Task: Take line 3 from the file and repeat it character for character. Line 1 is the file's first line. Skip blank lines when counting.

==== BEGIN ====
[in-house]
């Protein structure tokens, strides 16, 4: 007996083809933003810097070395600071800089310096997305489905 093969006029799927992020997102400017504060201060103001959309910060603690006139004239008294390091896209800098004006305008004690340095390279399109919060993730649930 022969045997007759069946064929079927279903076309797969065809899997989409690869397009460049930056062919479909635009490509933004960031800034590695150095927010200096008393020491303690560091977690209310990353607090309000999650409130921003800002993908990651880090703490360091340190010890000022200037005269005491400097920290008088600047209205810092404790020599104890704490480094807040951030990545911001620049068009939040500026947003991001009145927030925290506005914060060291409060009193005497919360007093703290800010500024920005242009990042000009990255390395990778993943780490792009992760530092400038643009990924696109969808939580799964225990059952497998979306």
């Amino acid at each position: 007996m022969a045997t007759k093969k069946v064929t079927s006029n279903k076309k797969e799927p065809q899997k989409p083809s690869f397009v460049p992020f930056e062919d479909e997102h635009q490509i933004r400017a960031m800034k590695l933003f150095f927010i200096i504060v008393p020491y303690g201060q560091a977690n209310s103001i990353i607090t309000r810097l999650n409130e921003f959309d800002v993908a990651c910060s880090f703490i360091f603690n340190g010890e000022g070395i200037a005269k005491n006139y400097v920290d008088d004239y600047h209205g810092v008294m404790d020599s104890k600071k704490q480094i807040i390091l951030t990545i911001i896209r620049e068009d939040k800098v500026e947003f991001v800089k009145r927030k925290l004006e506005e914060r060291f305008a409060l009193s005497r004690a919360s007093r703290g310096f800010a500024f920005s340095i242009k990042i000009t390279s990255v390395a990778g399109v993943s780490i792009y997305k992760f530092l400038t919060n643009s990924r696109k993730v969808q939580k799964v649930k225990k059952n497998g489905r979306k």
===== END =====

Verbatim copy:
């Amino acid at each position: 007996m022969a045997t007759k093969k069946v064929t079927s006029n279903k076309k797969e799927p065809q899997k989409p083809s690869f397009v460049p992020f930056e062919d479909e997102h635009q490509i933004r400017a960031m800034k590695l933003f150095f927010i200096i504060v008393p020491y303690g201060q560091a977690n209310s103001i990353i607090t309000r810097l999650n409130e921003f959309d800002v993908a990651c910060s880090f703490i360091f603690n340190g010890e000022g070395i200037a005269k005491n006139y400097v920290d008088d004239y600047h209205g810092v008294m404790d020599s104890k600071k704490q480094i807040i390091l951030t990545i911001i896209r620049e068009d939040k800098v500026e947003f991001v800089k009145r927030k925290l004006e506005e914060r060291f305008a409060l009193s005497r004690a919360s007093r703290g310096f800010a500024f920005s340095i242009k990042i000009t390279s990255v390395a990778g399109v993943s780490i792009y997305k992760f530092l400038t919060n643009s990924r696109k993730v969808q939580k799964v649930k225990k059952n497998g489905r979306k």